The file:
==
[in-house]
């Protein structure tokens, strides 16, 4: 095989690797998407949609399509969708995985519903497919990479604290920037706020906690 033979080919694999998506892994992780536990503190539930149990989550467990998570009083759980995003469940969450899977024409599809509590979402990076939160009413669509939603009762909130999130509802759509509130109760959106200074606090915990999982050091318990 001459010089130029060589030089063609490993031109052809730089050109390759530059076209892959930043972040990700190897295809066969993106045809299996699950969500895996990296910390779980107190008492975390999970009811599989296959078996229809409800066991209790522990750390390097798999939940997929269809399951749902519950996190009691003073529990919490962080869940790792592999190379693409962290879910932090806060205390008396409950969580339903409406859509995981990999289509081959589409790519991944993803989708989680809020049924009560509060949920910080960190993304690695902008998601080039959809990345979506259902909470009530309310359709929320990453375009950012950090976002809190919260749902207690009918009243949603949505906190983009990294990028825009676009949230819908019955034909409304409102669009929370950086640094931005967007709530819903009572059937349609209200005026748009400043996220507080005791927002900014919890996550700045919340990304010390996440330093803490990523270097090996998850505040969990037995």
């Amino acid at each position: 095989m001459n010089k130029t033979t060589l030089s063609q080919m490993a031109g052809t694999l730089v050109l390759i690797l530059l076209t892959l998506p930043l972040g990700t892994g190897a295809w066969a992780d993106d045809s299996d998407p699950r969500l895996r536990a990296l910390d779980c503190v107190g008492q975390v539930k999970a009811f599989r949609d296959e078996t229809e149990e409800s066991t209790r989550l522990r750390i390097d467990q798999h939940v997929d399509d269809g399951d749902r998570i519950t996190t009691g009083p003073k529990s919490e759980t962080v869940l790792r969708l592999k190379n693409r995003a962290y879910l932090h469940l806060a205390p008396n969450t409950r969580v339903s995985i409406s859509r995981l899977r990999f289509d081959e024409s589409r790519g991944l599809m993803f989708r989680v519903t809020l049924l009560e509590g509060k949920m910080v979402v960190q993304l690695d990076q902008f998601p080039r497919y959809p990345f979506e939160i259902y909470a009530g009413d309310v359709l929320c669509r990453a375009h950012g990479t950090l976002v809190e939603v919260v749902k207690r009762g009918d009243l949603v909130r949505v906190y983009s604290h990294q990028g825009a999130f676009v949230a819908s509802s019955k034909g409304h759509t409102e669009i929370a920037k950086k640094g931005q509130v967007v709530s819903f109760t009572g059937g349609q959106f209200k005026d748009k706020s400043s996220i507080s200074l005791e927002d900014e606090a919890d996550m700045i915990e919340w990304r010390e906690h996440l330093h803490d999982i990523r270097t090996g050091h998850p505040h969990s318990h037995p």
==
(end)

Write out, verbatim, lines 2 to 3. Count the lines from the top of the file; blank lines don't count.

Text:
């Protein structure tokens, strides 16, 4: 095989690797998407949609399509969708995985519903497919990479604290920037706020906690 033979080919694999998506892994992780536990503190539930149990989550467990998570009083759980995003469940969450899977024409599809509590979402990076939160009413669509939603009762909130999130509802759509509130109760959106200074606090915990999982050091318990 001459010089130029060589030089063609490993031109052809730089050109390759530059076209892959930043972040990700190897295809066969993106045809299996699950969500895996990296910390779980107190008492975390999970009811599989296959078996229809409800066991209790522990750390390097798999939940997929269809399951749902519950996190009691003073529990919490962080869940790792592999190379693409962290879910932090806060205390008396409950969580339903409406859509995981990999289509081959589409790519991944993803989708989680809020049924009560509060949920910080960190993304690695902008998601080039959809990345979506259902909470009530309310359709929320990453375009950012950090976002809190919260749902207690009918009243949603949505906190983009990294990028825009676009949230819908019955034909409304409102669009929370950086640094931005967007709530819903009572059937349609209200005026748009400043996220507080005791927002900014919890996550700045919340990304010390996440330093803490990523270097090996998850505040969990037995």
């Amino acid at each position: 095989m001459n010089k130029t033979t060589l030089s063609q080919m490993a031109g052809t694999l730089v050109l390759i690797l530059l076209t892959l998506p930043l972040g990700t892994g190897a295809w066969a992780d993106d045809s299996d998407p699950r969500l895996r536990a990296l910390d779980c503190v107190g008492q975390v539930k999970a009811f599989r949609d296959e078996t229809e149990e409800s066991t209790r989550l522990r750390i390097d467990q798999h939940v997929d399509d269809g399951d749902r998570i519950t996190t009691g009083p003073k529990s919490e759980t962080v869940l790792r969708l592999k190379n693409r995003a962290y879910l932090h469940l806060a205390p008396n969450t409950r969580v339903s995985i409406s859509r995981l899977r990999f289509d081959e024409s589409r790519g991944l599809m993803f989708r989680v519903t809020l049924l009560e509590g509060k949920m910080v979402v960190q993304l690695d990076q902008f998601p080039r497919y959809p990345f979506e939160i259902y909470a009530g009413d309310v359709l929320c669509r990453a375009h950012g990479t950090l976002v809190e939603v919260v749902k207690r009762g009918d009243l949603v909130r949505v906190y983009s604290h990294q990028g825009a999130f676009v949230a819908s509802s019955k034909g409304h759509t409102e669009i929370a920037k950086k640094g931005q509130v967007v709530s819903f109760t009572g059937g349609q959106f209200k005026d748009k706020s400043s996220i507080s200074l005791e927002d900014e606090a919890d996550m700045i915990e919340w990304r010390e906690h996440l330093h803490d999982i990523r270097t090996g050091h998850p505040h969990s318990h037995p």